When I saw this recipe from Adobo Down Under, I was intrigued by the history behind it and how simple it is to create. I discovered Anna, from Adobo Down Under, through the Sweet Adventures Blog Hop, in which we both engage. Since then, I’ve been following her on Instagram and on Facebook.
Adobo has interesting recipes, many of which are traditional Filipino, from where Anna originates. (She has another recipe for an insanely gorgeous purple cake made with ube – or purple yam – that I so want to make since she shared it… now, I must find the yams!)
My husband’s birthday was this week and he asked me to make a cake for his office. So I obediently did. 😉 I made him my Paleo Banana Bundt Cake, which is very tasty, and sent him off with a box of homemade macarons as well. (Yes, I know… the macarons are not Paleo, but are quite a lot of fun to make, and I am obsessed with them. I don’t make them that often anymore because they are loaded with refined sugars.)
Anyway, I also wanted to have a cake at home, with which my husband could blow out his birthday candles… so Adobo’s cake looked perfect, as I had quite a few oranges laying around.
You only need two large oranges for the cake actually; however, I used one more for the topping, as you will see in the recipe. Additionally, I added a couple ingredients of my own, such as fennel seeds, and made it Paleo by swapping out the sugar for honey. The day before making the cake, I made Ras-el-Hanout spice blend and the scent of the fennel came to mind as a nice combination for the oranges. Fennel is a bit like anis, but not quite as powerful.
Note: My husband works in the chemical industry, and when I was explaining how the cake was made, he proceeded to tell me that the skin of the oranges is where most of the impurities and pesticides can be found. I’m guessing, as with other fruits and vegetables when cooked, the effect on our bodies of the impurities and pesticides are diminished. However, if you’re very worried about this, then maybe peeling them prior to cooking would be an option. Of course the cooking time would need to be reduced. I haven’t tried it this way, and you would miss out on the texture of the skins, but it’s just a piece of information I thought I should through out there.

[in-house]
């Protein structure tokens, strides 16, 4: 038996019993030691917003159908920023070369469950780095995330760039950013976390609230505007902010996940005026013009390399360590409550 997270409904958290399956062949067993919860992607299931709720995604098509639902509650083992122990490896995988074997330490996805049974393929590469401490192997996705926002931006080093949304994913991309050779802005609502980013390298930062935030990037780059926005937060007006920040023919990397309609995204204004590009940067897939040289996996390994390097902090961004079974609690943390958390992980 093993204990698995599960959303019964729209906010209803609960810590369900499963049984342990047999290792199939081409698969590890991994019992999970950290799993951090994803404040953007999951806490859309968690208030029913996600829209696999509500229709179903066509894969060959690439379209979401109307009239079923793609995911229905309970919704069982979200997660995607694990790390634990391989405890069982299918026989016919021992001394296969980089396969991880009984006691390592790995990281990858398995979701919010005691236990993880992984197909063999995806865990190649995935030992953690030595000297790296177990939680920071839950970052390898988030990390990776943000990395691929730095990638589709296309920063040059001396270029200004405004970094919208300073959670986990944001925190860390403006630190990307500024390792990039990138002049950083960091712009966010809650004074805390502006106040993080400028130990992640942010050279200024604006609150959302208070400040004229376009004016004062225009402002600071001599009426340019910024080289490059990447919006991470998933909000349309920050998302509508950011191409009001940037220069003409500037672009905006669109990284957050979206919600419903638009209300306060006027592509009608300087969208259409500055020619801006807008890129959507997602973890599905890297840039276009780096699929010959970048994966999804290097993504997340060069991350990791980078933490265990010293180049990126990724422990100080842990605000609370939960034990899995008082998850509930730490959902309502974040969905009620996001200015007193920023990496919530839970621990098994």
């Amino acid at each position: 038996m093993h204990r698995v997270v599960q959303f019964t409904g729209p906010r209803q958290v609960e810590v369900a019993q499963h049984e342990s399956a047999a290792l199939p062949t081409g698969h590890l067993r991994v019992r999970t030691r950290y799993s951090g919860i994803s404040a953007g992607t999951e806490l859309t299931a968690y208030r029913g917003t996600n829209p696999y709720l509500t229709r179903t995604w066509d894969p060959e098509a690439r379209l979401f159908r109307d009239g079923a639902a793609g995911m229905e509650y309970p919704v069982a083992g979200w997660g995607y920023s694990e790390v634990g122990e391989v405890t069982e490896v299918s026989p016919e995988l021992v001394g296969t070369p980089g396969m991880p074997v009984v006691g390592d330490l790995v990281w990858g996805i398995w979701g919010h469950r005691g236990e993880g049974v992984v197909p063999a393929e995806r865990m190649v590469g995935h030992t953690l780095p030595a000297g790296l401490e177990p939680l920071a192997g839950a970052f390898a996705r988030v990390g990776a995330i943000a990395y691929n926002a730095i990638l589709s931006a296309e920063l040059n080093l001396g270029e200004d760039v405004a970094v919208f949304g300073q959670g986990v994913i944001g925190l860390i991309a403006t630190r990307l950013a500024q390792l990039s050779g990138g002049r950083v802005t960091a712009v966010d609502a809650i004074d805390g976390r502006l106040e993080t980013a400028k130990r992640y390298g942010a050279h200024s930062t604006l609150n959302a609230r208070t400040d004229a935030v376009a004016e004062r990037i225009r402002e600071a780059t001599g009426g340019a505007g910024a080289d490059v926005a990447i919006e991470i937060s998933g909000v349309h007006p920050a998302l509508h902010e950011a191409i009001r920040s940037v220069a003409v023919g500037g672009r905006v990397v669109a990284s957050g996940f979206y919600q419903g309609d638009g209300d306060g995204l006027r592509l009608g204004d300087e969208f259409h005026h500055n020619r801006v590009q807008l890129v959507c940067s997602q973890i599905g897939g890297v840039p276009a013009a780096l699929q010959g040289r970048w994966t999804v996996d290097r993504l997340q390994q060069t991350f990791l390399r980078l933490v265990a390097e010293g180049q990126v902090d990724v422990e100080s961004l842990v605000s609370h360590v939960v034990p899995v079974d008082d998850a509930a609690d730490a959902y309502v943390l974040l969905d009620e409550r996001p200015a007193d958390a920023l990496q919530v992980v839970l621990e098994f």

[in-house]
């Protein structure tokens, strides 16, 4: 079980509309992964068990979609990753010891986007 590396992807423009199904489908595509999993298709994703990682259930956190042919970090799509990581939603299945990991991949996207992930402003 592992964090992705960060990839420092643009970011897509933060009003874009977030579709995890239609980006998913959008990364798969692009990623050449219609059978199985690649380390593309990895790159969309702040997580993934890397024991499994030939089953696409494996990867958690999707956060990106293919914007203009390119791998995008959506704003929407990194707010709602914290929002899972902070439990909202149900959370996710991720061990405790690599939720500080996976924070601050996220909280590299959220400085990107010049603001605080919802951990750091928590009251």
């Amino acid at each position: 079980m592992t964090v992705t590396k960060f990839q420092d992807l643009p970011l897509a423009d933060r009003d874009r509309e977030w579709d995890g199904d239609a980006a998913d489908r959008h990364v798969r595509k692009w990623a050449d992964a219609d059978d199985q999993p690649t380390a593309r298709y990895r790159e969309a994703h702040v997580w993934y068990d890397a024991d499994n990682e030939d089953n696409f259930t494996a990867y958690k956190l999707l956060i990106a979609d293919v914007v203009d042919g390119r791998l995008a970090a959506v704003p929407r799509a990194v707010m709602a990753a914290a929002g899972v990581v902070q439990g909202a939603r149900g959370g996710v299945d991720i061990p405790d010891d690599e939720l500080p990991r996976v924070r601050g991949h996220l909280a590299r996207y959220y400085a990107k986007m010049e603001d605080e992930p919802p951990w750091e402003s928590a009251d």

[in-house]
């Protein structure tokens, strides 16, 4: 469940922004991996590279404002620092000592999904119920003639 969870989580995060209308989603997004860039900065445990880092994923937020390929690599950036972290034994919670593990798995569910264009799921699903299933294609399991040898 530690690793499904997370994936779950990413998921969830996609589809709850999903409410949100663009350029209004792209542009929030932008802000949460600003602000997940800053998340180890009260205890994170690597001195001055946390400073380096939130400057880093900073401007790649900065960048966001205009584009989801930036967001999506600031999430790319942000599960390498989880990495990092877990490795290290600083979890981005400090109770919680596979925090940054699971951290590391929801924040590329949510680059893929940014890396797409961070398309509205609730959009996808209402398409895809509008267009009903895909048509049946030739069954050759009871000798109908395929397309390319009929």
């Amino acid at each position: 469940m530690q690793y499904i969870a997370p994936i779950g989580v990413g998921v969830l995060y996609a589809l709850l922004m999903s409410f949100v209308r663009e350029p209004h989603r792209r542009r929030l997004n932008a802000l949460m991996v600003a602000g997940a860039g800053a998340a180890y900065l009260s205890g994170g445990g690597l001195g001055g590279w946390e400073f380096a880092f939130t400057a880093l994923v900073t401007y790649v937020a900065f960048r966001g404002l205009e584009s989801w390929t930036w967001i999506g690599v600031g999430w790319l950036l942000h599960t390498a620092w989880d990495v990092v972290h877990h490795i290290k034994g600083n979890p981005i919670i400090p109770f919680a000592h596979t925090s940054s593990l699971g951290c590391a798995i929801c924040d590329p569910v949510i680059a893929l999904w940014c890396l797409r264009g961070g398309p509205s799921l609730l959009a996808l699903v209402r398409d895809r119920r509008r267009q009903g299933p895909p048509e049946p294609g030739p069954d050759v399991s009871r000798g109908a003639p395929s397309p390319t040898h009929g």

- For the cake:
- 2 whole oranges
- 6 eggs
- 1/3 cup raw honey (more or less to taste)
- 1 1/4 cup almond flour (ground almonds)
- 1/4 cup arrowroot powder
- 1/2 teaspoon coarse sea salt
- 1/2 teaspoon baking soda
- seeds of 1/2 vanilla bean
- 1/2 teaspoon ground fennel
- For the glaze:
- 1 orange
- 1/4 cup raw honey
- 1 cup filtered water
- 1 teaspoon fennel seeds
- zest of 1 orange
- additional fennel seeds for garnishing
- Place the whole oranges in a deep pot and fill with enough water to cover them completely.
- Over low to medium heat, cook for about 1 hour. Set aside to cool.
- Preheat the oven to 180C (350F).
- Grease a cake tin with some coconut oil. Set aside.
- When the oranges are cool, cut into quarters, remove any seeds and any inside white parts. Place into the food processor bowl. Pulse until smooth.
- Add the eggs, raw honey, vanilla, ground fennel and sea salt. Pulse until smooth.
- Add the almond flour, arrowroot powder and baking soda and pulse again until well blended.
- Pour into the cake tin and bake for 45-50 minutes.
- Remove from heat and allow to cool before glazing.
- For the glaze:
- Grate the orange and reserve the zest.
- Peel off what is left of the skin of the orange, and cut the flesh into small chunks.
- Place the orange pieces and the rest of the ingredients in a small pot, over low heat, and cook about 20-25 minutes until the orange pieces are caramelised. Allow to cool at room temperature.
- With an immersion blender, slightly puree. (Alternatively, you can leave with the chunks for a more rustic look.)
- Pour over the top of the cake and drizzle with some additional fennel seeds.
- Serve and enjoy!